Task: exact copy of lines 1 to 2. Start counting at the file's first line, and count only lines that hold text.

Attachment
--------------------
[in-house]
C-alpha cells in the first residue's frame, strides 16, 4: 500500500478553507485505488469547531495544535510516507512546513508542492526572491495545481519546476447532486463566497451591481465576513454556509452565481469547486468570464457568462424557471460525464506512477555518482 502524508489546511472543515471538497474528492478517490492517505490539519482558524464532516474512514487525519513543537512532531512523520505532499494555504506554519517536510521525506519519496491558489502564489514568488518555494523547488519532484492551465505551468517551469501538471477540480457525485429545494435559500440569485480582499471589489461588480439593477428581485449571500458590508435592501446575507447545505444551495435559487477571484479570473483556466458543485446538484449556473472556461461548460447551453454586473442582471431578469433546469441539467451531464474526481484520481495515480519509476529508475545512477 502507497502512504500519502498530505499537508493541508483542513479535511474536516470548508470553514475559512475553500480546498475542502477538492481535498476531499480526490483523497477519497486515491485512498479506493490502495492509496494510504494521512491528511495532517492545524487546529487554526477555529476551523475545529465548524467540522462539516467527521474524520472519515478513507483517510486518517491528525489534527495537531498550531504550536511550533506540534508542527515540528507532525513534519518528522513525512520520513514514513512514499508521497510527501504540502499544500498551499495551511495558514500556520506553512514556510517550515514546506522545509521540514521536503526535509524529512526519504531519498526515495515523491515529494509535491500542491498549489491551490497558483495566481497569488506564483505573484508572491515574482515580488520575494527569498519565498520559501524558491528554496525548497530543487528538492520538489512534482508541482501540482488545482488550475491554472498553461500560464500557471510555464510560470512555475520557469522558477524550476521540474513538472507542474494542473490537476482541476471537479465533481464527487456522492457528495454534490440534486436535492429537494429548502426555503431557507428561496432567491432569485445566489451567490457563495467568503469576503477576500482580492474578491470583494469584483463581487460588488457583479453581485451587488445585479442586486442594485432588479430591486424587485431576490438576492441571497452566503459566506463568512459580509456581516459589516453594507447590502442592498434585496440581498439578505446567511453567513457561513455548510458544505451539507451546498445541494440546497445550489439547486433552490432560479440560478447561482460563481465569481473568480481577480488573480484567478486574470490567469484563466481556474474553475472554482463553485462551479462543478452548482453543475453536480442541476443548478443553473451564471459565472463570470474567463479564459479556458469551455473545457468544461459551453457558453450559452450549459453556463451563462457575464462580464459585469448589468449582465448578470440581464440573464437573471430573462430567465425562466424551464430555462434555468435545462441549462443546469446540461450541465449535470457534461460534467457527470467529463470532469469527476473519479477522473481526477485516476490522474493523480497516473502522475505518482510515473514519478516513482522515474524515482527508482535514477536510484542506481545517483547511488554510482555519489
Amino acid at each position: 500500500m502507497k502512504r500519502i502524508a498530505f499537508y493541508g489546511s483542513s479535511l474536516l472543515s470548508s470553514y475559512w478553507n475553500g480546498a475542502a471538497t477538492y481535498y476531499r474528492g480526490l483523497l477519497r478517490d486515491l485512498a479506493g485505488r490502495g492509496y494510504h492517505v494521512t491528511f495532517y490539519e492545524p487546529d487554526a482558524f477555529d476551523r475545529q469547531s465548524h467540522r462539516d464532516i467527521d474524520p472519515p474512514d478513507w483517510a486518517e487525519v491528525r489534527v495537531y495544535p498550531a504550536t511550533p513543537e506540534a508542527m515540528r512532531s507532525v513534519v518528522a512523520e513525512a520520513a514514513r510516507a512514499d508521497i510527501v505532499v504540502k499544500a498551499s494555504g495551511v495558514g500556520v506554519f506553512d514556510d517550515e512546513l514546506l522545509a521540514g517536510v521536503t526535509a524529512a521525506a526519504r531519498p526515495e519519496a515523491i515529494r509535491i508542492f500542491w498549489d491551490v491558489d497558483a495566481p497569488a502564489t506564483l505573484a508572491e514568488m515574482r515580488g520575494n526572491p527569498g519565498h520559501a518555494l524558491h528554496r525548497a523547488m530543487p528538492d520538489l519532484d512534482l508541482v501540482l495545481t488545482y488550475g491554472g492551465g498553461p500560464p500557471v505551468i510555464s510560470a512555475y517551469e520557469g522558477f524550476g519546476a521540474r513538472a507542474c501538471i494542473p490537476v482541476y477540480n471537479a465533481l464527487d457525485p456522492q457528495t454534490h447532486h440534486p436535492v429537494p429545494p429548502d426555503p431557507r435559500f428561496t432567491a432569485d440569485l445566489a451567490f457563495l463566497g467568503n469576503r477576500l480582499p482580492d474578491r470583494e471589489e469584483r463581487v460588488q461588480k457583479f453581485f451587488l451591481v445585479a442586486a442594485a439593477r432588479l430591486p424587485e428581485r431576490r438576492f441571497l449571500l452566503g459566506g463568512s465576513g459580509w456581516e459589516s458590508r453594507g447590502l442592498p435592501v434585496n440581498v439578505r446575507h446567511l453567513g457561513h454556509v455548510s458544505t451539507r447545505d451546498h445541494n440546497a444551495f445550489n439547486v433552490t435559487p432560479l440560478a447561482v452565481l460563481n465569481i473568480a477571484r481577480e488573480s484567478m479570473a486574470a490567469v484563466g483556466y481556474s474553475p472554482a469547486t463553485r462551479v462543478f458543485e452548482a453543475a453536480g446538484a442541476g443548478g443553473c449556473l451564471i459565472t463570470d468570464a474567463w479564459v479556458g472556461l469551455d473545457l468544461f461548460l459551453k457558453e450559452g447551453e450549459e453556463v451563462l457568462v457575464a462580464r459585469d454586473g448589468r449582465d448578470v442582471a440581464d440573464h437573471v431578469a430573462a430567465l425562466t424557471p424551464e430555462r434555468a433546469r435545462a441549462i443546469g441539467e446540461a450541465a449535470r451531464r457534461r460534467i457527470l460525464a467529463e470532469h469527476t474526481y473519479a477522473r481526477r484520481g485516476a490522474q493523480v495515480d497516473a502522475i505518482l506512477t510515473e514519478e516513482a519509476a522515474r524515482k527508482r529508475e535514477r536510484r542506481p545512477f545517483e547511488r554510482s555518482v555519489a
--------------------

[in-house]
C-alpha cells in the first residue's frame, strides 16, 4: 500500500478553507485505488469547531495544535510516507512546513508542492526572491495545481519546476447532486463566497451591481465576513454556509452565481469547486468570464457568462424557471460525464506512477555518482 502524508489546511472543515471538497474528492478517490492517505490539519482558524464532516474512514487525519513543537512532531512523520505532499494555504506554519517536510521525506519519496491558489502564489514568488518555494523547488519532484492551465505551468517551469501538471477540480457525485429545494435559500440569485480582499471589489461588480439593477428581485449571500458590508435592501446575507447545505444551495435559487477571484479570473483556466458543485446538484449556473472556461461548460447551453454586473442582471431578469433546469441539467451531464474526481484520481495515480519509476529508475545512477 502507497502512504500519502498530505499537508493541508483542513479535511474536516470548508470553514475559512475553500480546498475542502477538492481535498476531499480526490483523497477519497486515491485512498479506493490502495492509496494510504494521512491528511495532517492545524487546529487554526477555529476551523475545529465548524467540522462539516467527521474524520472519515478513507483517510486518517491528525489534527495537531498550531504550536511550533506540534508542527515540528507532525513534519518528522513525512520520513514514513512514499508521497510527501504540502499544500498551499495551511495558514500556520506553512514556510517550515514546506522545509521540514521536503526535509524529512526519504531519498526515495515523491515529494509535491500542491498549489491551490497558483495566481497569488506564483505573484508572491515574482515580488520575494527569498519565498520559501524558491528554496525548497530543487528538492520538489512534482508541482501540482488545482488550475491554472498553461500560464500557471510555464510560470512555475520557469522558477524550476521540474513538472507542474494542473490537476482541476471537479465533481464527487456522492457528495454534490440534486436535492429537494429548502426555503431557507428561496432567491432569485445566489451567490457563495467568503469576503477576500482580492474578491470583494469584483463581487460588488457583479453581485451587488445585479442586486442594485432588479430591486424587485431576490438576492441571497452566503459566506463568512459580509456581516459589516453594507447590502442592498434585496440581498439578505446567511453567513457561513455548510458544505451539507451546498445541494440546497445550489439547486433552490432560479440560478447561482460563481465569481473568480481577480488573480484567478486574470490567469484563466481556474474553475472554482463553485462551479462543478452548482453543475453536480442541476443548478443553473451564471459565472463570470474567463479564459479556458469551455473545457468544461459551453457558453450559452450549459453556463451563462457575464462580464459585469448589468449582465448578470440581464440573464437573471430573462430567465425562466424551464430555462434555468435545462441549462443546469446540461450541465449535470457534461460534467457527470467529463470532469469527476473519479477522473481526477485516476490522474493523480497516473502522475505518482510515473514519478516513482522515474524515482527508482535514477536510484542506481545517483547511488554510482555519489